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By Jason Simpkins
U.S. stocks tumbled Friday – the Dow Jones Industrial Average recorded its third-worst day of the year – after an unexpected increase in the nation's jobless rate and new revelations about the growing U.S. credit-market mess seemed to fuel concerns about the health of the country's economy.
The Dow plunged more than 281 points, or 2.1%, to close at 13,181.91. All 30 stocks in the index declined for the day and the Dow shed 0.7% for the week – despite having gained a total of 250 points over the course of Wednesday and Thursday.
The broader Standard & Poor's 500 Index skidded 2.7% Friday and was down 1.8% for the week. The technology-laden Nasdaq composite index careened downward 2.5% in trading Friday, capping off a week in which it lost 1.9%.
The Labor Department said that unemployment reached a six-month high of 4.6% in July, a slight increase from 4.5% in June, but the highest level since the first month of the year. While still low by historical standards – economists once thought that anything below 5% represented "full employment" and would be tough to achieve – the increase may well mean that the economy is weaker than expected.
For months, the economy has been carrying the burden of near-record-high oil prices, coupled with a weak U.S. dollar and an even-weaker housing market. An uptick in unemployment is yet another indicator that economic growth is slowing down.
Economists expected employers to add approximately 135,000 jobs in July, and believed the unemployment rate would remain unchanged from the month before. And while the jobless rate moved up 0.1%, it was the super-weak job growth numbers that stunned analysts: Employers added only 92,000 more jobs last month, the worst showing since February.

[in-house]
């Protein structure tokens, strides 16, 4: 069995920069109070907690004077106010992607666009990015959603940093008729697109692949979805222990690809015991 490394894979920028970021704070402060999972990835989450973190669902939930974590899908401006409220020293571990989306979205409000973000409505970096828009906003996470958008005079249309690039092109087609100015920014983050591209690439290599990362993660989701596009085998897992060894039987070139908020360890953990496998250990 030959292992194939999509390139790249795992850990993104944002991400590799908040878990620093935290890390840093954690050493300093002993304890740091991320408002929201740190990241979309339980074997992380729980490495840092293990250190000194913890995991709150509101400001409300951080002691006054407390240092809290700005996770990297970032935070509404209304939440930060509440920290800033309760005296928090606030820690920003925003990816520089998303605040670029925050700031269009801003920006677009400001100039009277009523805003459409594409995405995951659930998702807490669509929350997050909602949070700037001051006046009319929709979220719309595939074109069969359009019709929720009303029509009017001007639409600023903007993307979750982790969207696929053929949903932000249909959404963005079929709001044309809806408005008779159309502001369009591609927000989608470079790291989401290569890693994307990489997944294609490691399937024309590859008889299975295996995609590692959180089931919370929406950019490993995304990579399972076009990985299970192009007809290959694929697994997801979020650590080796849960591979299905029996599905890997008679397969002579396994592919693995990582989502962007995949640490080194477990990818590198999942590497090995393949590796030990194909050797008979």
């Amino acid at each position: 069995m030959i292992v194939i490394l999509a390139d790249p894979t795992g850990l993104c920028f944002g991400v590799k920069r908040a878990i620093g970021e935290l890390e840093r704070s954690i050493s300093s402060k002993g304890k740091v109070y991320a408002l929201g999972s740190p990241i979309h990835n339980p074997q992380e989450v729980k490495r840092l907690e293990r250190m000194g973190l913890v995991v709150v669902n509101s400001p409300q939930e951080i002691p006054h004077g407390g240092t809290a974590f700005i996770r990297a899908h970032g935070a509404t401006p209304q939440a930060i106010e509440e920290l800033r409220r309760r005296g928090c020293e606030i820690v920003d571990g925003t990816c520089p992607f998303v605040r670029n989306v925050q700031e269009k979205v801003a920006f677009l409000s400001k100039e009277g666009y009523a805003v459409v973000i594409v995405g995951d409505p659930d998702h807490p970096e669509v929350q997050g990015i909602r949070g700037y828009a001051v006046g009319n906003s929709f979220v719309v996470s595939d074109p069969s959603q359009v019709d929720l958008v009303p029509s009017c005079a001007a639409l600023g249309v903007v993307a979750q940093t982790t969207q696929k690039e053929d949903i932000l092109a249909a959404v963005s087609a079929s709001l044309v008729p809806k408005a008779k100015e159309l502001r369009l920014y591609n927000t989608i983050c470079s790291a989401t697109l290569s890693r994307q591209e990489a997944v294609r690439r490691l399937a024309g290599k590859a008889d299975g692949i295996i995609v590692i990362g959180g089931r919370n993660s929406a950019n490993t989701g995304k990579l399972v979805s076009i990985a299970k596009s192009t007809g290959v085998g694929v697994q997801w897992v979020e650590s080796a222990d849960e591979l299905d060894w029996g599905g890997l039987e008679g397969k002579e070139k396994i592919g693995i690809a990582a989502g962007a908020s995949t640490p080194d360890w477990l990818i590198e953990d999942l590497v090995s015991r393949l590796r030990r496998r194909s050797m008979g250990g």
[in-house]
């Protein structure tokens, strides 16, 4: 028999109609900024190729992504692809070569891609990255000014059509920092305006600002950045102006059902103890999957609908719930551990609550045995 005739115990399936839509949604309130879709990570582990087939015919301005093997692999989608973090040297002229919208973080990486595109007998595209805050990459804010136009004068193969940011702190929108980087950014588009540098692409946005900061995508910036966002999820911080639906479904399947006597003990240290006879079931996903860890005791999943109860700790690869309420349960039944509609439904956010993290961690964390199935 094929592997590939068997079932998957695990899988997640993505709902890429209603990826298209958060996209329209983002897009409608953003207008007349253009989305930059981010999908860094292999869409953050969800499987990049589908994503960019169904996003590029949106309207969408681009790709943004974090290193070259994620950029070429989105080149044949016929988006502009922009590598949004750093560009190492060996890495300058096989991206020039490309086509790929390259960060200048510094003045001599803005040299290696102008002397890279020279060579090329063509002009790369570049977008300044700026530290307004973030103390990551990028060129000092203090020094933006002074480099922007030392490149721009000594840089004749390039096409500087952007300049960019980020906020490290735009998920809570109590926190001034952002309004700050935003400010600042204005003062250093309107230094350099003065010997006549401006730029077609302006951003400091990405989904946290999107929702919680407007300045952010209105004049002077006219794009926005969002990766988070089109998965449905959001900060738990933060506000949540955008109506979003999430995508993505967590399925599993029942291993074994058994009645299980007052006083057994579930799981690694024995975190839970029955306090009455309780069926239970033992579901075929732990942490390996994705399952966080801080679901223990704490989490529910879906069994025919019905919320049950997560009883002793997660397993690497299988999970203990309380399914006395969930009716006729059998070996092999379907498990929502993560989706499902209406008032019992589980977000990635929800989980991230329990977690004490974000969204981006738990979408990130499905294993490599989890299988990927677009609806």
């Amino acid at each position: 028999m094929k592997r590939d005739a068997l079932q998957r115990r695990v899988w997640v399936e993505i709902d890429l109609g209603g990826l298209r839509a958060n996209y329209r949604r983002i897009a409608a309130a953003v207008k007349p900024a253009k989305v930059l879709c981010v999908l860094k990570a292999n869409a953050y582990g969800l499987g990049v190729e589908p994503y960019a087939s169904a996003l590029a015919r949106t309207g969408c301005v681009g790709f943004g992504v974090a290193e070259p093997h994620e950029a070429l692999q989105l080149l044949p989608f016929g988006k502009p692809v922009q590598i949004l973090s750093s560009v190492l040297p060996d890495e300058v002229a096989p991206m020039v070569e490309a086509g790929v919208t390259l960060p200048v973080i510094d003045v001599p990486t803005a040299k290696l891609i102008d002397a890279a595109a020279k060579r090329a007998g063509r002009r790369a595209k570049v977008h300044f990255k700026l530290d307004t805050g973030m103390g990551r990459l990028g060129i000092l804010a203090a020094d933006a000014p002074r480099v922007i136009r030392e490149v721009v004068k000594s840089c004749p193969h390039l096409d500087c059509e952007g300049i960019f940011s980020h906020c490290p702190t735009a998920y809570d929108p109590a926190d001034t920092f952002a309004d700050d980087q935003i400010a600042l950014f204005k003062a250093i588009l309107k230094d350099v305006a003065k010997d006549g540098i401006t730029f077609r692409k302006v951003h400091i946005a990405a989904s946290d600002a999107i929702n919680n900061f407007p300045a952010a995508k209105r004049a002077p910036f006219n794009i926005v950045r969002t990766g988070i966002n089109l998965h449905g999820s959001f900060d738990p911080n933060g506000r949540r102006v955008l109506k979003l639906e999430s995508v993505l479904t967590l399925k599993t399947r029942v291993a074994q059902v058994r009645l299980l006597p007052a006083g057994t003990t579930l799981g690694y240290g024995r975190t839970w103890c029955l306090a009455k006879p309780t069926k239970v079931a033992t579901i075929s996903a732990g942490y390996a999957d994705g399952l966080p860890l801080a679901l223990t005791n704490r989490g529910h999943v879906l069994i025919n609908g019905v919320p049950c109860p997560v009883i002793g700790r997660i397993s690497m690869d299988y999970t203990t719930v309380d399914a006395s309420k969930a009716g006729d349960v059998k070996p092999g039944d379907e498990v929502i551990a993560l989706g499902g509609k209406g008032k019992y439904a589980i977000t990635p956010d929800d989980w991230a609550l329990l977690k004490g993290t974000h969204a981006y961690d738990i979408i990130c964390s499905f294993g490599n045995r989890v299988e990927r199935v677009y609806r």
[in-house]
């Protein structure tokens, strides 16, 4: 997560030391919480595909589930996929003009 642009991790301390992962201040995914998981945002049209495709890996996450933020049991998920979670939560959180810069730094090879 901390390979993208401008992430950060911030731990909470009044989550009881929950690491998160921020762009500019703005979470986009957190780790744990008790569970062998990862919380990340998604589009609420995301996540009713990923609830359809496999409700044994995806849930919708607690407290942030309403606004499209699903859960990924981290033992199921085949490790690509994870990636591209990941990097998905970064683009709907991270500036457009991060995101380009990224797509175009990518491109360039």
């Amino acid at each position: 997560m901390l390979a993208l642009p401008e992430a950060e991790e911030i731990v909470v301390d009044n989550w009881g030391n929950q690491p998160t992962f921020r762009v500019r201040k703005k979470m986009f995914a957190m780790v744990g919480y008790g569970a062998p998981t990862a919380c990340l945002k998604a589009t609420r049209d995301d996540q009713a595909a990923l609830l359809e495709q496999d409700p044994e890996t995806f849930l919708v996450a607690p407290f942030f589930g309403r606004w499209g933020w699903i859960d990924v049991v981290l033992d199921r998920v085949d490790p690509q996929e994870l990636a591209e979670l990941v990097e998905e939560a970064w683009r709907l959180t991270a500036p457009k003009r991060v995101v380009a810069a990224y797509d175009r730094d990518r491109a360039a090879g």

New figures also show that job growth in previous months was far more modest than first thought. It's now estimated that the economy took on just 126,000 jobs in June, fewer than the 132,000 originally reported.
Construction companies, whose struggles have been painfully evident, cut 12,000 jobs in July. The manufacturing and retail sectors cut a total 3,000 jobs. Approximately 28,000 government jobs were eliminated, the first decline in government employment in more than a year.
Jobs were added on in the fields of education and healthcare, which brought in 39,000 new employees. Business and professional services added 26,000 workers, and leisure and hospitality industries brought on 22,000.
Meanwhile on Friday, new developments related to the publicized collapse of two Bear-Stearns Cos. hedge funds deepened credit-market fears. With shares already headed lower, a company conference call about the impact of defaulting home loans on its funds apparently failed to reassure investors, and the pace of the sell-off quickened, according to a MarketWatch report. That's no surprise, given that Bear Stearns Chief Financial Officer Sam Molinaro told analysts on the conference call that the bond market is the worst he's seen in 22 years.
Bear Sterns tried to put its "best face on the situation, but the market wasn't convinced," Cowen & Co. Trading Analyst Mike Malone told the financial news service.
Bear Stearns (NYSE: BSC) took it on the chin, with its shares dropping early 6% to close at $108.99 by the end of trading on Friday.
Treasury prices climbed as investors clamored for a safe haven, and the yield on the 10-year bond dropped from 4.77% to 4.69%.